Or why not combine the two methods? Watch a couple of shows together and speak your mind, both about what’s worthwhile and what isn’t. Then, with just one gun, take your trainee out for what may be a dry run, or—if you both feel the situation is right—could instead be his or her first actual hunt.
3. Take a Walk, Have a Seat— An even better intro, in my opinion, is a preseason visit to your hunting spot. When that can be arranged, walk through the woods or fields, look for sign, try to spot wildlife—the animals you will be hunting and others. Perhaps even climb into the stand or blind you will be using. Scouting it out is a great way to orient budding partners before the action and pressure of the real thing factor in. A dress rehearsal helps them to break-in new boots and get used to their hunting clothes while learning to walk quietly and use their eyes and ears like a predator. It’s okay to enjoy some quiet conversation, especially if the actual hunt is some time off. It should be a time for fun.
It’s also a time to practice and learn using some of the tools of the trade. Binoculars—so important to the overall experience—can be tricky for first-time users, and so instruction is in order. If the trainee is willing, you may also want to break out some game calls and tune up for the coming performance.
The point here is that any ground you guys can cover in a warm-up session will contribute to making the hunt more rewarding and productive.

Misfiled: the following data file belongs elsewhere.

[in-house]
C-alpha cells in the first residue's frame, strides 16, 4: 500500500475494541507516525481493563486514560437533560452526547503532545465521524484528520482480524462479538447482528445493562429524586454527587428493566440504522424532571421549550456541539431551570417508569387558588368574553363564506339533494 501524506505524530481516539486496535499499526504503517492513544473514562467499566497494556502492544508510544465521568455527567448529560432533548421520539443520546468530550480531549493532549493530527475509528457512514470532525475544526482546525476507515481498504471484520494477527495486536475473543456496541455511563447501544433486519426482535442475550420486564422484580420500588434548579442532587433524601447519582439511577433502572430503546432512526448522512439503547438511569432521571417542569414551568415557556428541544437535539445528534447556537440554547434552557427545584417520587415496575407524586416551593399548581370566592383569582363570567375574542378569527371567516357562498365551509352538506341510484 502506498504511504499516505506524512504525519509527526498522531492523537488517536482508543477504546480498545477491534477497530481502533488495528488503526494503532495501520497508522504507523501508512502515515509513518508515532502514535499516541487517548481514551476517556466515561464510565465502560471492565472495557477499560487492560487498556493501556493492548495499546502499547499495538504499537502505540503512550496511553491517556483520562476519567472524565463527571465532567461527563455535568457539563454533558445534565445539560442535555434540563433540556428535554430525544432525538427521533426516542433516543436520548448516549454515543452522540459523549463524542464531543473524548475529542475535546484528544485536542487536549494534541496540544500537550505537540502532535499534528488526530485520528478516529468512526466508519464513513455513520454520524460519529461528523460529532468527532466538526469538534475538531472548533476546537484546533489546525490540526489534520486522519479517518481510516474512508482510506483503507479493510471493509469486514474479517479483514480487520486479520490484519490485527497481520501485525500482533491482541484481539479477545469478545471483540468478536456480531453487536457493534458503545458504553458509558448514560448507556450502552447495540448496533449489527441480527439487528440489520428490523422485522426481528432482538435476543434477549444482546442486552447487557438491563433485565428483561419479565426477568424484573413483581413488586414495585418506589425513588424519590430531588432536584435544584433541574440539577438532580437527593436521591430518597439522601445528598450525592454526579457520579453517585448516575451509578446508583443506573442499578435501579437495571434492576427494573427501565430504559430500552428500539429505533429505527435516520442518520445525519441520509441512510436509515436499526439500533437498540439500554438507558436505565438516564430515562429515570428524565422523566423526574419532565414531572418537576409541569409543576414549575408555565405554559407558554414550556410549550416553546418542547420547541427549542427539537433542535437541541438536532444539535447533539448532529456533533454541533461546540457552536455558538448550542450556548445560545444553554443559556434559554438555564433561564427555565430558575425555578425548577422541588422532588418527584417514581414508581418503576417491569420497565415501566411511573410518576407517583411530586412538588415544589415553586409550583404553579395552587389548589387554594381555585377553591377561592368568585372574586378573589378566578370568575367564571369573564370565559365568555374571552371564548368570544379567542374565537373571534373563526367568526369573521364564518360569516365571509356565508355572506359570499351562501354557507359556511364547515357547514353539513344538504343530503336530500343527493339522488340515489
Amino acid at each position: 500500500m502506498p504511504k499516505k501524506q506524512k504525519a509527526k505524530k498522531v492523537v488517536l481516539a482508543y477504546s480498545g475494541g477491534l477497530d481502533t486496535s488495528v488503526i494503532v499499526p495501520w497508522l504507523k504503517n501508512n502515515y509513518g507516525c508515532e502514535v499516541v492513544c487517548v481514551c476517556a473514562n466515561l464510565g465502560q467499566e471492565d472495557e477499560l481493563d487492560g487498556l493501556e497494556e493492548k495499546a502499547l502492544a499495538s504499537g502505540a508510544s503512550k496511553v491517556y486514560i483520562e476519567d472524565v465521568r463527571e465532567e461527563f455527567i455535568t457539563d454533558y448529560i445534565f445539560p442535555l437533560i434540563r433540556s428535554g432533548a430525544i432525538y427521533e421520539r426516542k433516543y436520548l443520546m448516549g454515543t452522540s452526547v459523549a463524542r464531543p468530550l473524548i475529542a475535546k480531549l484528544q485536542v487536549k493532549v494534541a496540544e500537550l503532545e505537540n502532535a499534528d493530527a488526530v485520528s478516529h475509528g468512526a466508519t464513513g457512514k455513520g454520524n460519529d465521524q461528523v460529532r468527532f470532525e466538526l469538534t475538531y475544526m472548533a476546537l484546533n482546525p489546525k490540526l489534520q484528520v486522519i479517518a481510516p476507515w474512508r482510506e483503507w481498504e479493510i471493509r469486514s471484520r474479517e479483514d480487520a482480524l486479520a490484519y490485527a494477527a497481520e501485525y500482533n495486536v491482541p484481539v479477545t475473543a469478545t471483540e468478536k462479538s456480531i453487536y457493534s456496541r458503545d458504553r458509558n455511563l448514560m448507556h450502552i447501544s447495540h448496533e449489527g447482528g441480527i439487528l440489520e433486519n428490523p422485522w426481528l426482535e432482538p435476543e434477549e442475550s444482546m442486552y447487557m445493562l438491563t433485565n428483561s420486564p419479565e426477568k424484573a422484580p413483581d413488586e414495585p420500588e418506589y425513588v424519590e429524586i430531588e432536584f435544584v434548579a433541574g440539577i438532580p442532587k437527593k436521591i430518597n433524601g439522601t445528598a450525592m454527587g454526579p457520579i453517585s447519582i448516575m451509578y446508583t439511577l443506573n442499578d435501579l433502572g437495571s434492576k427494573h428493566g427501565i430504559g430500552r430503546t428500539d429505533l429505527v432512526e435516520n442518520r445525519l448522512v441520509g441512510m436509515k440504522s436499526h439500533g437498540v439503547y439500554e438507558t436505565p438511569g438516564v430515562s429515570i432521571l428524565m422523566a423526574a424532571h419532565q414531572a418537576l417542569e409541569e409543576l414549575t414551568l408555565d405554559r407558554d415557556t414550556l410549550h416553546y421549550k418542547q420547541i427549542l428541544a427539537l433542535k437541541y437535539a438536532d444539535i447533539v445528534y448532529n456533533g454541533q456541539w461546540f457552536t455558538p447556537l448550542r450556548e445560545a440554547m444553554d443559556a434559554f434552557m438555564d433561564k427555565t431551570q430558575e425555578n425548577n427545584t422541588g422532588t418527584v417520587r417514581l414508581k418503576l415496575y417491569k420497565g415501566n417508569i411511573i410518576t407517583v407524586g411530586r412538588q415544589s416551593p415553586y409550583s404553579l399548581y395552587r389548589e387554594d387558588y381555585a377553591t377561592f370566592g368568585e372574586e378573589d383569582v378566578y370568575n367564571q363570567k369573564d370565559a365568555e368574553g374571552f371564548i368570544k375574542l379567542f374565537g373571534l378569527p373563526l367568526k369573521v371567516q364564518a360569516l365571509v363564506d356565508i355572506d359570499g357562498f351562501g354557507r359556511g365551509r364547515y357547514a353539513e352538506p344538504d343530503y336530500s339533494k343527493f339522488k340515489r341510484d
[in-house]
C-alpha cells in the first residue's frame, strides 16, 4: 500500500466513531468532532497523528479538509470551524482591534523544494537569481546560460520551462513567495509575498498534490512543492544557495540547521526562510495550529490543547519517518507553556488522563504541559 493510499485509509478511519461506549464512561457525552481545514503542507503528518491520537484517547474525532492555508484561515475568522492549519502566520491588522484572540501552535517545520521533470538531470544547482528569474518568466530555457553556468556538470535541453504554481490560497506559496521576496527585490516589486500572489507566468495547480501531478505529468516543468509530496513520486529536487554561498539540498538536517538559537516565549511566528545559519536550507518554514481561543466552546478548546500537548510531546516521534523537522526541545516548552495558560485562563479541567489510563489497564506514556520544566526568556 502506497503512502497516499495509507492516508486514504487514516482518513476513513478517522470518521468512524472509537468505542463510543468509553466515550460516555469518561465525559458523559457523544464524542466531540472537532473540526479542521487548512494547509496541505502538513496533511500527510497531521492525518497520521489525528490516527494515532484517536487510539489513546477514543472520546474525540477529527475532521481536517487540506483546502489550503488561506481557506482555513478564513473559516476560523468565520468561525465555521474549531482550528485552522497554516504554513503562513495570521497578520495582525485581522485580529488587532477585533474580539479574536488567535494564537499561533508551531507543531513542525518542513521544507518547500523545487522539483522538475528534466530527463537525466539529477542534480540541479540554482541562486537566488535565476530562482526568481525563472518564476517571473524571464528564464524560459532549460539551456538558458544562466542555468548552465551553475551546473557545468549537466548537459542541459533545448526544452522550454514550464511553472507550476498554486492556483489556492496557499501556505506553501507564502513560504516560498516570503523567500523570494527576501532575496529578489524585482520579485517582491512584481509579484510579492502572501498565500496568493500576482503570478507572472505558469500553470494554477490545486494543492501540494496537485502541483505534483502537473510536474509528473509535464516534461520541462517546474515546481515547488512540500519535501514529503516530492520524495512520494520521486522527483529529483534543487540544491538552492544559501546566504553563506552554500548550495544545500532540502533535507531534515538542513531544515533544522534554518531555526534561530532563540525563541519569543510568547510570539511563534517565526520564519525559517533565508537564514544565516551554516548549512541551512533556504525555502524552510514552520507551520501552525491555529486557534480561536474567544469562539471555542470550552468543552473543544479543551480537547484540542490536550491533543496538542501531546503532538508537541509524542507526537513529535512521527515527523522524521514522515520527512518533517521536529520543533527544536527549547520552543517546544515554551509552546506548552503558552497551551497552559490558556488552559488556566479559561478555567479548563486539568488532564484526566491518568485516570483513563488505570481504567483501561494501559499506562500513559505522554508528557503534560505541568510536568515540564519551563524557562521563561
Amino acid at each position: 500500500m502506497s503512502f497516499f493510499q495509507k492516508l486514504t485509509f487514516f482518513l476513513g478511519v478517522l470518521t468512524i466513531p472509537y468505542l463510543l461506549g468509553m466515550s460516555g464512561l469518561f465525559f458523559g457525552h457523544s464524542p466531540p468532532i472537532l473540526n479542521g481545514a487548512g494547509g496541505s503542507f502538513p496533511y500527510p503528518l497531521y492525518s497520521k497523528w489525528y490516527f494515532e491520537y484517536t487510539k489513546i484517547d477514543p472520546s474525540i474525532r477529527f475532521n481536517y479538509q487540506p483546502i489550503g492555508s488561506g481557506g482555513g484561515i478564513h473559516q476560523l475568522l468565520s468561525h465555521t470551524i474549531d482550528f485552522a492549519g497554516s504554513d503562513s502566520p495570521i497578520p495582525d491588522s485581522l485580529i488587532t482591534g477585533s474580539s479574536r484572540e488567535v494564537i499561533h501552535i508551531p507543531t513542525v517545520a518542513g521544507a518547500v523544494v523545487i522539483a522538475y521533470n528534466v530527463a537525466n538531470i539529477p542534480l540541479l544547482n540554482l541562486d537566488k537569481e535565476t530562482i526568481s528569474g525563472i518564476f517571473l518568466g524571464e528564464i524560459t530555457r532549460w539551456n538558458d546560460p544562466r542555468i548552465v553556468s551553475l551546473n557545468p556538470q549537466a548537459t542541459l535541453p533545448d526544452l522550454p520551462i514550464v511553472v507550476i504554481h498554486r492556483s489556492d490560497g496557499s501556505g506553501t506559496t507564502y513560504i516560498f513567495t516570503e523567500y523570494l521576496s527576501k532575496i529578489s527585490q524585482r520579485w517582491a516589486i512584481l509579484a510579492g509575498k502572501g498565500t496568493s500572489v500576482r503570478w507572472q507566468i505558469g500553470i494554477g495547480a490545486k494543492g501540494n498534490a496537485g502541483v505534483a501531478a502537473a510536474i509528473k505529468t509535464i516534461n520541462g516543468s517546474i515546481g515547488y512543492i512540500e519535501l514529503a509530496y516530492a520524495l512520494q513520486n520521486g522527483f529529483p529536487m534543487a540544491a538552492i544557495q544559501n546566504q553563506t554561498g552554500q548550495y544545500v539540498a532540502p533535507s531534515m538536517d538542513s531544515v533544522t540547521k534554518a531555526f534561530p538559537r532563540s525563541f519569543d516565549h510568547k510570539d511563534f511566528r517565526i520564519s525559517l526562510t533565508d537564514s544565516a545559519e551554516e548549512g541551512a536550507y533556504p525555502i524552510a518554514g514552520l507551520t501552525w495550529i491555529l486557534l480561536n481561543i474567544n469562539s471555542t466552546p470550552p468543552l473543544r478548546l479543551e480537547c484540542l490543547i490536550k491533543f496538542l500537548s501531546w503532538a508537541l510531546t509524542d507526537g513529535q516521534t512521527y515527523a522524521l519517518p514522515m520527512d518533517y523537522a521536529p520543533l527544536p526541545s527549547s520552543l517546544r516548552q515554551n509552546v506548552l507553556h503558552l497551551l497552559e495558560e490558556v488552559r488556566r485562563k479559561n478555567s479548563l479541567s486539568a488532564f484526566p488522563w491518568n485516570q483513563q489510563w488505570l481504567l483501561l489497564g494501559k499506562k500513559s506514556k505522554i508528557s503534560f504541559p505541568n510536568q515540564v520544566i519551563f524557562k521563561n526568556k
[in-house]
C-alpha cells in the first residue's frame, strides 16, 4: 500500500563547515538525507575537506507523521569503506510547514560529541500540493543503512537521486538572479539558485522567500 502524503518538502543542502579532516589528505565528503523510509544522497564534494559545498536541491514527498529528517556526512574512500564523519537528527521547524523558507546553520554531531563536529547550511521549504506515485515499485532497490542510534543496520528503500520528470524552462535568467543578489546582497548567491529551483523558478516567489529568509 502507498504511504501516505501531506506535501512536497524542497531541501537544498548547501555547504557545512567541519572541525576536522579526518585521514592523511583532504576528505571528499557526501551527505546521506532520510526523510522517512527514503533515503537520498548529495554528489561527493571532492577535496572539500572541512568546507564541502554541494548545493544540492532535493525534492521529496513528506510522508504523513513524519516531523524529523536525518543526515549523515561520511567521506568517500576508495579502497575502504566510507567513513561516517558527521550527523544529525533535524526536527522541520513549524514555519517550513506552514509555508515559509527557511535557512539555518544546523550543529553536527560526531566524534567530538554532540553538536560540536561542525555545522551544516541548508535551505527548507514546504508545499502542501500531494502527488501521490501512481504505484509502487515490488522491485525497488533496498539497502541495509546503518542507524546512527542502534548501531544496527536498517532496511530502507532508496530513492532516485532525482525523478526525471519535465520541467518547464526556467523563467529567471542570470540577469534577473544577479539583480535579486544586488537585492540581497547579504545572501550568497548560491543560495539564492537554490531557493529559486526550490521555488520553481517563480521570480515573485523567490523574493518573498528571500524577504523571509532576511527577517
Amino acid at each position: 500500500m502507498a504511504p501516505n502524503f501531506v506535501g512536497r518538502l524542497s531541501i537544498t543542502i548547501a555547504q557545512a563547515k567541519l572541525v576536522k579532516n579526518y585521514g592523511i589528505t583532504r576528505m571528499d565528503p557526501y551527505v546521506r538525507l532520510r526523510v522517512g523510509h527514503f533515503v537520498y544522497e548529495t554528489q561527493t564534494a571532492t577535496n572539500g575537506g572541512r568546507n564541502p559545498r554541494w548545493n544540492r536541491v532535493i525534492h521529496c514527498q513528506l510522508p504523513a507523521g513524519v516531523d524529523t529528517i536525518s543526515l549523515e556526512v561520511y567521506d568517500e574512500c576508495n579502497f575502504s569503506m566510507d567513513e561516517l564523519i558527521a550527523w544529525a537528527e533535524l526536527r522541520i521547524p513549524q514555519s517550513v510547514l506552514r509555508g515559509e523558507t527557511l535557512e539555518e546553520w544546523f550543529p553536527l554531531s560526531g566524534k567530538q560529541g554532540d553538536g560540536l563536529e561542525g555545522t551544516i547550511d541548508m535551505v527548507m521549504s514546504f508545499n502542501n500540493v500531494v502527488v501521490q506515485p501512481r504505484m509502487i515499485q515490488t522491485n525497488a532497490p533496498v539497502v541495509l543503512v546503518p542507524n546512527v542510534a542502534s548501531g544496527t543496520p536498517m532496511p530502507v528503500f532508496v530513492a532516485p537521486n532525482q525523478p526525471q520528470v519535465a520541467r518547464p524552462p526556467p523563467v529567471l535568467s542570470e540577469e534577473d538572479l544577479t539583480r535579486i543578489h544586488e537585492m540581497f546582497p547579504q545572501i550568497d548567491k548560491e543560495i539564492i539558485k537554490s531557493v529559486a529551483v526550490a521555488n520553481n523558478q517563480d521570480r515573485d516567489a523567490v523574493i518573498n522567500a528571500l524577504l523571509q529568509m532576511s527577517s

4. Keep it Simple—Avoid starting with hunts that are overly challenging—those requiring lots of time, money, physical exertion and arcane equipment—as well as situations likely to require split-second decisions and follow-through. Pursuing game that is abundant and easily located is the ideal scenario. Though hunting wild animals is never truly a controlled situation, some outings tend to be fairly predictable, thus giving newbies a better chance to process what is happening and to prepare to make a good shot. Game that comes to the hunters—deer from stands and blinds, spring turkey, waterfowl and doves—give beginners prime opportunities to be safe and successful.
The downside there is that for many, inactivity is boring, which should be a concern to mentors. Try sharing what you like about sitting quietly, soaking in nature’s sights and sounds, but if your charge can’t get settled, there are ways to ramp up the action. In fact the traditional first hunt for many Americans is a combination of sitting and stalking and glassing—squirrel hunting. By turns it can entail aggressiveness and patience, and the spotting and shooting are challenging. But if you can stake out a half-decent woodlot, the two of you will likely get plenty of chances. An even more active alternative is rabbit hunting, which, with a couple of partners and a dog can also be good training ground. In that fluid situation, where everyone is moving and shooting opportunities are quick, make sure new shooters are ever mindful of where their muzzles are pointed and where the dog is. Small-game hunts also are great first lessons in field dressing, butchering and game cooking, all vital parts of the sport.